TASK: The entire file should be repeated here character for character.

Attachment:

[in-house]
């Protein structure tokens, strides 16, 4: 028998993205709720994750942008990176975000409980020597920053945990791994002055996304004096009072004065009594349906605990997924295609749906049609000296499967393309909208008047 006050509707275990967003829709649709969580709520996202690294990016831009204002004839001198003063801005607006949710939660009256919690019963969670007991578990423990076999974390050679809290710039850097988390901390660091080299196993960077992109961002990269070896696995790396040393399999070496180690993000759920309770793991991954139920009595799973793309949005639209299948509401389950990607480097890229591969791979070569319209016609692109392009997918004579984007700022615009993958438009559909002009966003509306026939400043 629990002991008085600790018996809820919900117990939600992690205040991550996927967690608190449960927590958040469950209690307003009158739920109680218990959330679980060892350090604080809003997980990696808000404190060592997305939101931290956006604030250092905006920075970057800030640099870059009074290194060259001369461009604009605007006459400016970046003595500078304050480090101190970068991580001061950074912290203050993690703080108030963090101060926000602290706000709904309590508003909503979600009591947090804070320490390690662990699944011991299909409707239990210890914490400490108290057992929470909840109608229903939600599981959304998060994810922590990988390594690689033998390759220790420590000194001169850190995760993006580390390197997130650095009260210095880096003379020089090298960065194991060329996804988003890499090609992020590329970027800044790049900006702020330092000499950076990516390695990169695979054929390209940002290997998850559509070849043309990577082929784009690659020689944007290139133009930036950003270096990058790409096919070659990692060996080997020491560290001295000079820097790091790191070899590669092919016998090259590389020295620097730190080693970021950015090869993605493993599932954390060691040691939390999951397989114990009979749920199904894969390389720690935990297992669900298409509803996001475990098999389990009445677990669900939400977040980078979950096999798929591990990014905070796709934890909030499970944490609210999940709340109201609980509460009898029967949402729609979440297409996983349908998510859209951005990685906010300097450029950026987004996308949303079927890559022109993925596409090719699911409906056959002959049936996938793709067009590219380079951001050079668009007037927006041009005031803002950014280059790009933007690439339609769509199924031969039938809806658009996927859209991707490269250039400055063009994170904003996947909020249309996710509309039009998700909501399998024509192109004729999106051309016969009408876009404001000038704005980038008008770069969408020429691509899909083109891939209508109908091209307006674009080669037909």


[in-house]
């Protein structure tokens, strides 16, 4: 028998993205709720994750942008990176975000409980020597920053945990791994002055996304004096009072004065009594349906605990997924295609749906049609000296499967393309909208008047 006050509707275990967003829709649709969580709520996202690294990016831009204002004839001198003063801005607006949710939660009256919690019963969670007991578990423990076999974390050679809290710039850097988390901390660091080299196993960077992109961002990269070896696995790396040393399999070496180690993000759920309770793991991954139920009595799973793309949005639209299948509401389950990607480097890229591969791979070569319209016609692109392009997918004579984007700022615009993958438009559909002009966003509306026939400043 629990002991008085600790018996809820919900117990939600992690205040991550996927967690608190449960927590958040469950209690307003009158739920109680218990959330679980060892350090604080809003997980990696808000404190060592997305939101931290956006604030250092905006920075970057800030640099870059009074290194060259001369461009604009605007006459400016970046003595500078304050480090101190970068991580001061950074912290203050993690703080108030963090101060926000602290706000709904309590508003909503979600009591947090804070320490390690662990699944011991299909409707239990210890914490400490108290057992929470909840109608229903939600599981959304998060994810922590990988390594690689033998390759220790420590000194001169850190995760993006580390390197997130650095009260210095880096003379020089090298960065194991060329996804988003890499090609992020590329970027800044790049900006702020330092000499950076990516390695990169695979054929390209940002290997998850559509070849043309990577082929784009690659020689944007290139133009930036950003270096990058790409096919070659990692060996080997020491560290001295000079820097790091790191070899590669092919016998090259590389020295620097730190080693970021950015090869993605493993599932954390060691040691939390999951397989114990009979749920199904894969390389720690935990297992669900298409509803996001475990098999389990009445677990669900939400977040980078979950096999798929591990990014905070796709934890909030499970944490609210999940709340109201609980509460009898029967949402729609979440297409996983349908998510859209951005990685906010300097450029950026987004996308949303079927890559022109993925596409090719699911409906056959002959049936996938793709067009590219380079951001050079668009007037927006041009005031803002950014280059790009933007690439339609769509199924031969039938809806658009996927859209991707490269250039400055063009994170904003996947909020249309996710509309039009998700909501399998024509192109004729999106051309016969009408876009404001000038704005980038008008770069969408020429691509899909083109891939209508109908091209307006674009080669037909």